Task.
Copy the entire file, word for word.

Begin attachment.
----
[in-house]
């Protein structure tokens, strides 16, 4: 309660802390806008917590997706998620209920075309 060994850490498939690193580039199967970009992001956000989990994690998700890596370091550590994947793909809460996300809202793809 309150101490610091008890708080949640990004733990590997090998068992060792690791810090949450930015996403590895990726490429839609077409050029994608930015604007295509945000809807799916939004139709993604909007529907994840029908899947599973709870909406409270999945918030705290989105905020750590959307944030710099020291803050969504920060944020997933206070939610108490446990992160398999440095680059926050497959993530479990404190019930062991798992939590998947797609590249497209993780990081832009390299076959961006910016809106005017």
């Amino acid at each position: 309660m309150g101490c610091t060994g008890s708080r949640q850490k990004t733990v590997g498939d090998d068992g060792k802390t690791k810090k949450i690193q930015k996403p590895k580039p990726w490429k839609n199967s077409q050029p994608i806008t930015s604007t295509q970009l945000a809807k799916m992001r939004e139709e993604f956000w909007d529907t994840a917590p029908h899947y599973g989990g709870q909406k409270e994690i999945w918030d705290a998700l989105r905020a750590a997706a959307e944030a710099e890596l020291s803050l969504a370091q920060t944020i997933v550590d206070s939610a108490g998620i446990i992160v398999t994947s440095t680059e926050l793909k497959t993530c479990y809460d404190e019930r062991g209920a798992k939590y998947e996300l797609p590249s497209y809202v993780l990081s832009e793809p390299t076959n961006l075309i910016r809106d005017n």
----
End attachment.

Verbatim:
[in-house]
């Protein structure tokens, strides 16, 4: 309660802390806008917590997706998620209920075309 060994850490498939690193580039199967970009992001956000989990994690998700890596370091550590994947793909809460996300809202793809 309150101490610091008890708080949640990004733990590997090998068992060792690791810090949450930015996403590895990726490429839609077409050029994608930015604007295509945000809807799916939004139709993604909007529907994840029908899947599973709870909406409270999945918030705290989105905020750590959307944030710099020291803050969504920060944020997933206070939610108490446990992160398999440095680059926050497959993530479990404190019930062991798992939590998947797609590249497209993780990081832009390299076959961006910016809106005017």
């Amino acid at each position: 309660m309150g101490c610091t060994g008890s708080r949640q850490k990004t733990v590997g498939d090998d068992g060792k802390t690791k810090k949450i690193q930015k996403p590895k580039p990726w490429k839609n199967s077409q050029p994608i806008t930015s604007t295509q970009l945000a809807k799916m992001r939004e139709e993604f956000w909007d529907t994840a917590p029908h899947y599973g989990g709870q909406k409270e994690i999945w918030d705290a998700l989105r905020a750590a997706a959307e944030a710099e890596l020291s803050l969504a370091q920060t944020i997933v550590d206070s939610a108490g998620i446990i992160v398999t994947s440095t680059e926050l793909k497959t993530c479990y809460d404190e019930r062991g209920a798992k939590y998947e996300l797609p590249s497209y809202v993780l990081s832009e793809p390299t076959n961006l075309i910016r809106d005017n």